Jul 23, 2014 · 2 minutes

The Federal Communications Commission has issued a statement reminding Internet service providers like Comcast and Verizon that they can't lie about the speed of a consumer's service. The statement doesn't establish a new rule -- rather, it reminds ISPs that the agency is paying attention to their activities even as it lets them undermine the principles of an open Internet.

Here's what chairman Tom Wheeler, whose proposed net neutrality rules led the Guardian to claim that he intends to "axe-murder net neutrality," said in a portion of the statement:

Consumers deserve to get the broadband service they pay for. After today, no broadband provider can claim they didn’t know we were watching to see that they disclose accurate information about the services they provide. The FCC’s transparency rule requires that consumers get the information they need to make informed choices about the broadband services they purchase. We expect providers to be fully transparent about the details of their services, and we will hold them accountable if they fall down on this obligation to consumers.
Gigaom's Stacey Higginbotham explains the problems with Wheeler's claim in a blog post:
While the rule does say that ISPs must provide the details of their network management plans, I’m not sure the FCC could successfully say actions like Verizon not providing enough open ports onto its network would qualify as a problem. However, concerns about poorly worded service offers or inaccurate counts of data against a data cap would certainly apply, as would blocking or slowing certain types of traffic without explaining that to the consumer.

Of course, in many areas of the country, even if an ISP were to stand up and say, “I am blocking Netflix and my data cap measurements are a bit off,” consumers don’t have much choice in switching providers. Higginbotham is right about most consumers not having many options in their choice of ISP. As I wrote in a post comparing the performance of Time Warner Cable and a DSL connection offered by the regional Finger Lakes Technologies Group, which are the only options for people who live in the middle of nowhere like I do, the United States' Internet infrastructure is awful:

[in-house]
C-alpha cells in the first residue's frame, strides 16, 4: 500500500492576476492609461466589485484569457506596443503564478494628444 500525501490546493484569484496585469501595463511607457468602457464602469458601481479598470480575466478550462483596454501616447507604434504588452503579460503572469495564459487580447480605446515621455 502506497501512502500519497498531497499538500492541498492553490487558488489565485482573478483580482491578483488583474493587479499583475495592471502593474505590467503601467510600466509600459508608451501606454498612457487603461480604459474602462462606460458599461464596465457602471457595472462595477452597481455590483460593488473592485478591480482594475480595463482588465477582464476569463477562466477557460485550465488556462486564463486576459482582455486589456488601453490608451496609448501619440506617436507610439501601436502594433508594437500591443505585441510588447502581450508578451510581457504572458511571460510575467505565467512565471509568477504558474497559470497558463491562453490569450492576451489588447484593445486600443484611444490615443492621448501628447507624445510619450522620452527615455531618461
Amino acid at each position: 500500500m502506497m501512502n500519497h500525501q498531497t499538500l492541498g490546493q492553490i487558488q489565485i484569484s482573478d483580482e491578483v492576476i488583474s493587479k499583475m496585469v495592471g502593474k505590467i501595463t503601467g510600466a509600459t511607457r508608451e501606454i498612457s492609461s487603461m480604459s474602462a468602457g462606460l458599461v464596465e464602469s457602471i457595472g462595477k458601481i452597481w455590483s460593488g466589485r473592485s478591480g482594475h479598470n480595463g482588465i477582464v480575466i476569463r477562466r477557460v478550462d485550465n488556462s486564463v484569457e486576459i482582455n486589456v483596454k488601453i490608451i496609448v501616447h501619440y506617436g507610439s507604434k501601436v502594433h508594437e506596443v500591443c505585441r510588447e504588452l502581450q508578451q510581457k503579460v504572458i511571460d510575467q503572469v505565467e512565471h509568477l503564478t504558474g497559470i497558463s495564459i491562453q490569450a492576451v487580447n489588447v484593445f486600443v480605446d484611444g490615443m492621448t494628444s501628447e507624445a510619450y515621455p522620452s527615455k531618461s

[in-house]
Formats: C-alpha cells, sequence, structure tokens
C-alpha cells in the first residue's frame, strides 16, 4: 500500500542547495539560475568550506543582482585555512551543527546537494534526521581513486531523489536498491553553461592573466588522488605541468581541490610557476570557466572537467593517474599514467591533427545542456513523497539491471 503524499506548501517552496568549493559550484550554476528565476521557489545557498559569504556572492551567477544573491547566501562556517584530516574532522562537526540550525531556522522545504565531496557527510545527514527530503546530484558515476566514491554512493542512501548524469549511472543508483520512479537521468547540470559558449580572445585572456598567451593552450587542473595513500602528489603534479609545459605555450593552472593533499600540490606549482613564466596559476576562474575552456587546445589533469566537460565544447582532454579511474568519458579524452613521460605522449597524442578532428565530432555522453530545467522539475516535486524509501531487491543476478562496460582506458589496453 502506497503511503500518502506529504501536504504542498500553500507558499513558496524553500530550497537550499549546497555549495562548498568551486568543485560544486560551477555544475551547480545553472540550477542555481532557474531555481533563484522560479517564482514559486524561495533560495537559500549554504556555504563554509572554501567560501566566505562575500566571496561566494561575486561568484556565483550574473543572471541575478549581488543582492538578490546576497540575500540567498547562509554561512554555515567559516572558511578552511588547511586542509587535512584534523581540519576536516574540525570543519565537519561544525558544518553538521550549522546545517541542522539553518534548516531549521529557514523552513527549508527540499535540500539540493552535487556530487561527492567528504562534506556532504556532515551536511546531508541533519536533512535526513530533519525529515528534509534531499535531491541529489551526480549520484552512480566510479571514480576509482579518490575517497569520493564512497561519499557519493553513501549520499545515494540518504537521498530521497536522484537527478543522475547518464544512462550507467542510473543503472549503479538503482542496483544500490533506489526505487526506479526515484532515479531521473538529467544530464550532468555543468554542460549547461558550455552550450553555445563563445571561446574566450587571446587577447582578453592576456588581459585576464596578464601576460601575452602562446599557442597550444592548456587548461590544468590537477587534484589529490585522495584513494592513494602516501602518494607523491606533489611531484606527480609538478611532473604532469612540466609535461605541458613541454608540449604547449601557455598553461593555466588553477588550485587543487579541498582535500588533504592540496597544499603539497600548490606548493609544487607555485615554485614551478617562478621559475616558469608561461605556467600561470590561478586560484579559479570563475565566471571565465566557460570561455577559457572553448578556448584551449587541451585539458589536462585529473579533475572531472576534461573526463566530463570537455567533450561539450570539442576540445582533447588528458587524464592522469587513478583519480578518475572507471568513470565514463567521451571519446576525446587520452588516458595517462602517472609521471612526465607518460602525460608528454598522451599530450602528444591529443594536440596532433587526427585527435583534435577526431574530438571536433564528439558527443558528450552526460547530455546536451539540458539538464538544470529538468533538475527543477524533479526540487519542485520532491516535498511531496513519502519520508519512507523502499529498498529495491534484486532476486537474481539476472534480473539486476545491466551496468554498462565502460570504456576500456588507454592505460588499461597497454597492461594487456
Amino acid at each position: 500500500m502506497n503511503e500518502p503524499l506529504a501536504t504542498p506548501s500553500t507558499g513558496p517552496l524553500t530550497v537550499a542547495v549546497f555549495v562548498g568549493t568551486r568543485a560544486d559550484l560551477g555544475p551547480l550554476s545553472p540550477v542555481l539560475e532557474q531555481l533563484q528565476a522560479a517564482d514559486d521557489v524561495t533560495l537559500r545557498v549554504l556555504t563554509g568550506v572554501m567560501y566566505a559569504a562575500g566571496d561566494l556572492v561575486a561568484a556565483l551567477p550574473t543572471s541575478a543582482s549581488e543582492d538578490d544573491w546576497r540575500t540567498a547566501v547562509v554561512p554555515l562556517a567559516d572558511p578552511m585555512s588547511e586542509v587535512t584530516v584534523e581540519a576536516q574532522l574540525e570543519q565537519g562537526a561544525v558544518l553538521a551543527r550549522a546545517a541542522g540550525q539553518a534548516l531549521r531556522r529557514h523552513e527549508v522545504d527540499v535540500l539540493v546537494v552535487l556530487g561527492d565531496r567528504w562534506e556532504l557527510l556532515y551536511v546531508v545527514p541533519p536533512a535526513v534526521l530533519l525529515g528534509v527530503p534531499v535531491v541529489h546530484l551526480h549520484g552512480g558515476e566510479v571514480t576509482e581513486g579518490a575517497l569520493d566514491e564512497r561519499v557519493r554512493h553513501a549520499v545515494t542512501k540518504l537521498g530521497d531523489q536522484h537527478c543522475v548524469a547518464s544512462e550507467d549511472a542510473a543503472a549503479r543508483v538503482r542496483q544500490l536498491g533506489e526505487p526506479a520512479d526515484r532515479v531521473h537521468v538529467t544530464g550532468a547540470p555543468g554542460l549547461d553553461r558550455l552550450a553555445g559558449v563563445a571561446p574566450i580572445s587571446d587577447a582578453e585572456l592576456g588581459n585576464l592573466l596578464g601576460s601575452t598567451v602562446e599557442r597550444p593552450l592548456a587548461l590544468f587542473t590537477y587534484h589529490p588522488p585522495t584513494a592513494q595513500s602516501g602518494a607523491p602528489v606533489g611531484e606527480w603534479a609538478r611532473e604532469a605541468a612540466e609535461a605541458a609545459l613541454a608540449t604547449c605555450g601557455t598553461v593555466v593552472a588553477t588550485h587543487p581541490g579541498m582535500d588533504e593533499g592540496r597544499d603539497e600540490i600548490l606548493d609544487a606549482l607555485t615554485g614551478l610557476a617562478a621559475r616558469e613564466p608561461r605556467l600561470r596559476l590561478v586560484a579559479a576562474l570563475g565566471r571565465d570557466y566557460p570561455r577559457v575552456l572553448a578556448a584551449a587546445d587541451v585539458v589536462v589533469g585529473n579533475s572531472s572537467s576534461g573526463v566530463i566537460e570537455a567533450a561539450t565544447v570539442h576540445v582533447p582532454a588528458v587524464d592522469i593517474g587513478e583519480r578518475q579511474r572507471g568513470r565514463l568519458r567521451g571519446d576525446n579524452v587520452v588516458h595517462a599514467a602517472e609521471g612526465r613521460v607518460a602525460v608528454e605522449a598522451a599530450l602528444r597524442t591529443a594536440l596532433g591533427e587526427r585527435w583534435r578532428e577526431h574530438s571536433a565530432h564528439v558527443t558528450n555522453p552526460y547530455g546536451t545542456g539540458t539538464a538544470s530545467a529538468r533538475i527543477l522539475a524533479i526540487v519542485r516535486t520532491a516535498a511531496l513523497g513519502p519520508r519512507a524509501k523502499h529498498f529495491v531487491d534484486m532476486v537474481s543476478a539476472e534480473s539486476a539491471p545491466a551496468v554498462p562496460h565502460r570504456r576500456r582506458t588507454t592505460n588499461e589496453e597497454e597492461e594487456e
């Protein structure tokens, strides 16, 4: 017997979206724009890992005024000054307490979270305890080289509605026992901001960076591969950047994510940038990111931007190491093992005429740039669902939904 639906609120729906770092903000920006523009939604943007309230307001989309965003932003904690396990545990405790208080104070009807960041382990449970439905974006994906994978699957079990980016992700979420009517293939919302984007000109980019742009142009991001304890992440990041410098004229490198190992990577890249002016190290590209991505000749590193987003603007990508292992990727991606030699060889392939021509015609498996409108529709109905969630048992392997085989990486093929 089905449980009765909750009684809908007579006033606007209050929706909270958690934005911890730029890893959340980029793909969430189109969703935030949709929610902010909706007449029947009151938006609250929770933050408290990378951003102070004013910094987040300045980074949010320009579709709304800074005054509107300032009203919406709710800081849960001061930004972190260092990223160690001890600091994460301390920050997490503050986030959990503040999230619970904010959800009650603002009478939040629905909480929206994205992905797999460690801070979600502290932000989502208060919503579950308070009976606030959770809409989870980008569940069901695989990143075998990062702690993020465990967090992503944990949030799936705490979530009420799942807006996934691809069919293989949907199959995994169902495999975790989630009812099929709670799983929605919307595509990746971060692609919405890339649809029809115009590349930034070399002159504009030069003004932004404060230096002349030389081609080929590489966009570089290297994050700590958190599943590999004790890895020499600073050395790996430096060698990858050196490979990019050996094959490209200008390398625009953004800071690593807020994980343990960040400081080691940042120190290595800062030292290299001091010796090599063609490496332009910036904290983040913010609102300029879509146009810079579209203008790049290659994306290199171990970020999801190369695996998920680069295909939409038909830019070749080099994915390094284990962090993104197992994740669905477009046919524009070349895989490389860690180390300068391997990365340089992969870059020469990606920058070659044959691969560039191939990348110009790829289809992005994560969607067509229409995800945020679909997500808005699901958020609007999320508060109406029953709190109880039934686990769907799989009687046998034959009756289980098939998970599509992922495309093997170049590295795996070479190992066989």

This is a problem all across the country. Many people have access to just a handful of ISPs, many of which are regional offerings that pale in comparison to their national counterparts, which enjoy a monopoly on the high-end service market in many of the places they operate. That’s why the proposed merger between Comcast and TWC is so worrisome: if they are able to become one company, it will be given uncontested control over high-end Internet services.

That won’t just affect people living in towns where tractors and buggies are seen more often than bicycles and buses. It will affect everyone hoping the US’ Internet infrastructure might improve to match the rest of the developed world’s, and it won’t be for the better. But hey, at least the FCC is looking out to make sure ISPs are maybe, sometimes, kind of providing the Internet connections they promised to consumers when they convinced them to use their service instead of... well, instead of not connecting to the Internet at all. It's not like the agency is already struggling to respond to many of the problems the open Internet faces.

[illustration by Brad Jonas]